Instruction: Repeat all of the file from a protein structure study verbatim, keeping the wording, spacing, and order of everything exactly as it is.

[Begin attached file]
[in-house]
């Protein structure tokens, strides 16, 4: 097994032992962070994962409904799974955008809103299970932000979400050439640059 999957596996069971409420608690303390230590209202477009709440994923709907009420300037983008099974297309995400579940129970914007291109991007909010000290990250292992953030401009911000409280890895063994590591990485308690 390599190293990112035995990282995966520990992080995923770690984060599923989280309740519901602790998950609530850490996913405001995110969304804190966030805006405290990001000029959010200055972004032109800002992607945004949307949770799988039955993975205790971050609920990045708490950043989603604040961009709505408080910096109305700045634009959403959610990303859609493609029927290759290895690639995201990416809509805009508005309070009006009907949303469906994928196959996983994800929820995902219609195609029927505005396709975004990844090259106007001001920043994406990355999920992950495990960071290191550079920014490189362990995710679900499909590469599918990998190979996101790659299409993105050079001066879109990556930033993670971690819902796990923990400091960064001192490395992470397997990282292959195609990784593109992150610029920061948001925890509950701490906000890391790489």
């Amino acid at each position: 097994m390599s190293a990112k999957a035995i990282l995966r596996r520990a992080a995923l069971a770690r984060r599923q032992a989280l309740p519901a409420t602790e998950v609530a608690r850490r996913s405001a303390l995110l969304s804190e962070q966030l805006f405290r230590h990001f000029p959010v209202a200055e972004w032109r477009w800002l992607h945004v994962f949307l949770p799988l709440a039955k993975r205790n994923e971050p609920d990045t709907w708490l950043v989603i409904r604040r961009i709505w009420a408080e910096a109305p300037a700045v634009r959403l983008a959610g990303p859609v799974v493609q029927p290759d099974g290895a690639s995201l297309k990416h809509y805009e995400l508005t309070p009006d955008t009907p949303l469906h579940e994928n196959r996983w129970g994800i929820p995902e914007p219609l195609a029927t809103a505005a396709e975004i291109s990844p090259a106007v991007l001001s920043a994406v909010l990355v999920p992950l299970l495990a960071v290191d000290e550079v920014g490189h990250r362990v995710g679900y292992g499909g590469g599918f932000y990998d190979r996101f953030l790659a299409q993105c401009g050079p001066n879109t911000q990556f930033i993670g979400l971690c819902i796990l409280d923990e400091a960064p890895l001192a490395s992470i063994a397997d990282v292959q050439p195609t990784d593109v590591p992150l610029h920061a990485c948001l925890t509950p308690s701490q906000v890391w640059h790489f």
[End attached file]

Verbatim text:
[in-house]
């Protein structure tokens, strides 16, 4: 097994032992962070994962409904799974955008809103299970932000979400050439640059 999957596996069971409420608690303390230590209202477009709440994923709907009420300037983008099974297309995400579940129970914007291109991007909010000290990250292992953030401009911000409280890895063994590591990485308690 390599190293990112035995990282995966520990992080995923770690984060599923989280309740519901602790998950609530850490996913405001995110969304804190966030805006405290990001000029959010200055972004032109800002992607945004949307949770799988039955993975205790971050609920990045708490950043989603604040961009709505408080910096109305700045634009959403959610990303859609493609029927290759290895690639995201990416809509805009508005309070009006009907949303469906994928196959996983994800929820995902219609195609029927505005396709975004990844090259106007001001920043994406990355999920992950495990960071290191550079920014490189362990995710679900499909590469599918990998190979996101790659299409993105050079001066879109990556930033993670971690819902796990923990400091960064001192490395992470397997990282292959195609990784593109992150610029920061948001925890509950701490906000890391790489």
């Amino acid at each position: 097994m390599s190293a990112k999957a035995i990282l995966r596996r520990a992080a995923l069971a770690r984060r599923q032992a989280l309740p519901a409420t602790e998950v609530a608690r850490r996913s405001a303390l995110l969304s804190e962070q966030l805006f405290r230590h990001f000029p959010v209202a200055e972004w032109r477009w800002l992607h945004v994962f949307l949770p799988l709440a039955k993975r205790n994923e971050p609920d990045t709907w708490l950043v989603i409904r604040r961009i709505w009420a408080e910096a109305p300037a700045v634009r959403l983008a959610g990303p859609v799974v493609q029927p290759d099974g290895a690639s995201l297309k990416h809509y805009e995400l508005t309070p009006d955008t009907p949303l469906h579940e994928n196959r996983w129970g994800i929820p995902e914007p219609l195609a029927t809103a505005a396709e975004i291109s990844p090259a106007v991007l001001s920043a994406v909010l990355v999920p992950l299970l495990a960071v290191d000290e550079v920014g490189h990250r362990v995710g679900y292992g499909g590469g599918f932000y990998d190979r996101f953030l790659a299409q993105c401009g050079p001066n879109t911000q990556f930033i993670g979400l971690c819902i796990l409280d923990e400091a960064p890895l001192a490395s992470i063994a397997d990282v292959q050439p195609t990784d593109v590591p992150l610029h920061a990485c948001l925890t509950p308690s701490q906000v890391w640059h790489f």